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Patients with pain in Illinois should have access to medical marijuana, the rules of the judge



A Cook County judge ordered the Illinois State Department of Health add intractable pain to the department's list of conditions that allows patients legal access to medical cannabis.

The Director of the Department of Health, Dr. Nirav Shah, twice refused the condition of the list. In 2016, the now defunct Illinois Medical Cannabis Advisory Board voted 10-0 to add intractable pain to the list of state qualifying conditions. But Shah denied the addition, citing a "lack of high quality data" as his reason.

Judge Raymond Mitchell said the state's decision to exclude chronic pain was "clearly wrong".

Cook County Judge Raymond Mitchell ruled that Shah's decision was "clearly wrong" and noted that two medical journals had reviewed 45 clinical studies of cannabis used to treat pain "The record shows that people with intractable pain are they would benefit from the medical use of cannabis, "the judge wrote.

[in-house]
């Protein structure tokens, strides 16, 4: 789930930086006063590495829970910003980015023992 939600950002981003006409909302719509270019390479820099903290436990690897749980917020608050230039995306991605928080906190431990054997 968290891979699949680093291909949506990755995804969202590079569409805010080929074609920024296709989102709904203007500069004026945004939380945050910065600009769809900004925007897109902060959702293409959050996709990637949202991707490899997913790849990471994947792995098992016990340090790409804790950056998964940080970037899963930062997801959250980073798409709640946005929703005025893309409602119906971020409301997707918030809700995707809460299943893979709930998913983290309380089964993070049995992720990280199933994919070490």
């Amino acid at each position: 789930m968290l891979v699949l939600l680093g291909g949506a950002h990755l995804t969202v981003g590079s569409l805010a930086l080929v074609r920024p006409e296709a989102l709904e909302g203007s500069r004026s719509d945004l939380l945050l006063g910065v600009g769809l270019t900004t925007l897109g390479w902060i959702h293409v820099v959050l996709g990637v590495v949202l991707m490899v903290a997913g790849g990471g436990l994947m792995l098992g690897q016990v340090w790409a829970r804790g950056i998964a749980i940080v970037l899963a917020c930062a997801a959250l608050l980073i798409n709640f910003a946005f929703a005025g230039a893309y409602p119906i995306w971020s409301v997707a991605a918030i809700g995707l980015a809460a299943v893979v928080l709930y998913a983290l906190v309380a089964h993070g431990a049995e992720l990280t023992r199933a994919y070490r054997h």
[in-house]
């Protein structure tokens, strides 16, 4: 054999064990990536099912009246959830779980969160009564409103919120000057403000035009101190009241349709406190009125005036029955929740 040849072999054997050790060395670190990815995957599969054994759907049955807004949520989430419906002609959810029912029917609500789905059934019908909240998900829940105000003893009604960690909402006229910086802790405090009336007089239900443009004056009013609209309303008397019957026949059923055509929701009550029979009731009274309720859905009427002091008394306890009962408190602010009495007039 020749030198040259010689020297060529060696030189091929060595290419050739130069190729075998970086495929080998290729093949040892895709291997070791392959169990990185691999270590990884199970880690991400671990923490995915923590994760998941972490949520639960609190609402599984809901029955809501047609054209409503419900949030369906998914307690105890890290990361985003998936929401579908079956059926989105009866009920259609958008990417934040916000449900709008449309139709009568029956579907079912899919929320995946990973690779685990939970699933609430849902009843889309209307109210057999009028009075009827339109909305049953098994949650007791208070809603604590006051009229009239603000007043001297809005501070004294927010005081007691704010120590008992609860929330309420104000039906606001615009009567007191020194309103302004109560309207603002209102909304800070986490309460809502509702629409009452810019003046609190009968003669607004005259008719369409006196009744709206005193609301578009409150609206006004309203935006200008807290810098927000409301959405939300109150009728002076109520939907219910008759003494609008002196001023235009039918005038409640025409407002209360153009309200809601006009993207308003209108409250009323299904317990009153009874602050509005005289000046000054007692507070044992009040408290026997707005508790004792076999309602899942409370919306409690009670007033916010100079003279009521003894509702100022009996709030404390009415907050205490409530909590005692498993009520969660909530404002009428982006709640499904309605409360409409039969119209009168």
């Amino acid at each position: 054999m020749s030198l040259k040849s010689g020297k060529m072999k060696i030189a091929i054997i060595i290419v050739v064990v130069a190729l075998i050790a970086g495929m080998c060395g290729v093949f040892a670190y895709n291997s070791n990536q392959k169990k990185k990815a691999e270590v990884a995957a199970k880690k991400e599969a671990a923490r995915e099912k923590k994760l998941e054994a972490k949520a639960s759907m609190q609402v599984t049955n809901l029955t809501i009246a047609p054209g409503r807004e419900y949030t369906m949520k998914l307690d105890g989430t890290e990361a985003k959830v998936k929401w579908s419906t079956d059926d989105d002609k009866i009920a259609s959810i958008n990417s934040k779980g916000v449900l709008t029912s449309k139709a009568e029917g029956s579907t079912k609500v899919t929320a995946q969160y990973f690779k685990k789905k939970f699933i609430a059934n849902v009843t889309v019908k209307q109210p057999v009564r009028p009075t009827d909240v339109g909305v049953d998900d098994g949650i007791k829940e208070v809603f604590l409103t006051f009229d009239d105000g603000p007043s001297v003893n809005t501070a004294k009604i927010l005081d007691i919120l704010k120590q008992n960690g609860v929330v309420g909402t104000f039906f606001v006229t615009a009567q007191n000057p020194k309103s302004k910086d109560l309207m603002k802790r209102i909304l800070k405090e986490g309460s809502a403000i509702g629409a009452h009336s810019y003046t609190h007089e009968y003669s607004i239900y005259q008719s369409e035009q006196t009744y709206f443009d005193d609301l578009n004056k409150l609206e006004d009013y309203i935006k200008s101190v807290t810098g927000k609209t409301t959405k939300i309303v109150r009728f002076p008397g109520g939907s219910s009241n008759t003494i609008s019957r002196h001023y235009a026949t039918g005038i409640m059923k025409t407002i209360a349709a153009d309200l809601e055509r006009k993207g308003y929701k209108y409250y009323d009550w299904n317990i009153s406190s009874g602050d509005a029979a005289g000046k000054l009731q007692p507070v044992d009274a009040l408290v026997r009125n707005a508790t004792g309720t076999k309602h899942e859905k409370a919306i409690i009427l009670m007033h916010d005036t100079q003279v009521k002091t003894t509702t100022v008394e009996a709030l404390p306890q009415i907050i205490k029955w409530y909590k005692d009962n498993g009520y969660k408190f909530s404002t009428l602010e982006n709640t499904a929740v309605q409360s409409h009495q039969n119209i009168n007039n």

The ruling could have profound implications for the Illinois medical cannabis program. Currently, the state lists 40 debilitating conditions, but among patients across the country, intractable pain is the most frequently cited reason for the use of medical marijuana.

The judge's decision was the result of a lawsuit filed by Ann Mednick, a Rolling Meadows woman who has taken opioid pills to deal with the extreme pain caused by osteoarthritis but wants a treatment with fewer side effects .

"Illinois is years away from the times," Mednick told the Chicago Tribune. "The state needs to meet."

A spokeswoman for the health department says that Mitchell's decision will be appealed.

The Associated Press contributed to this report.


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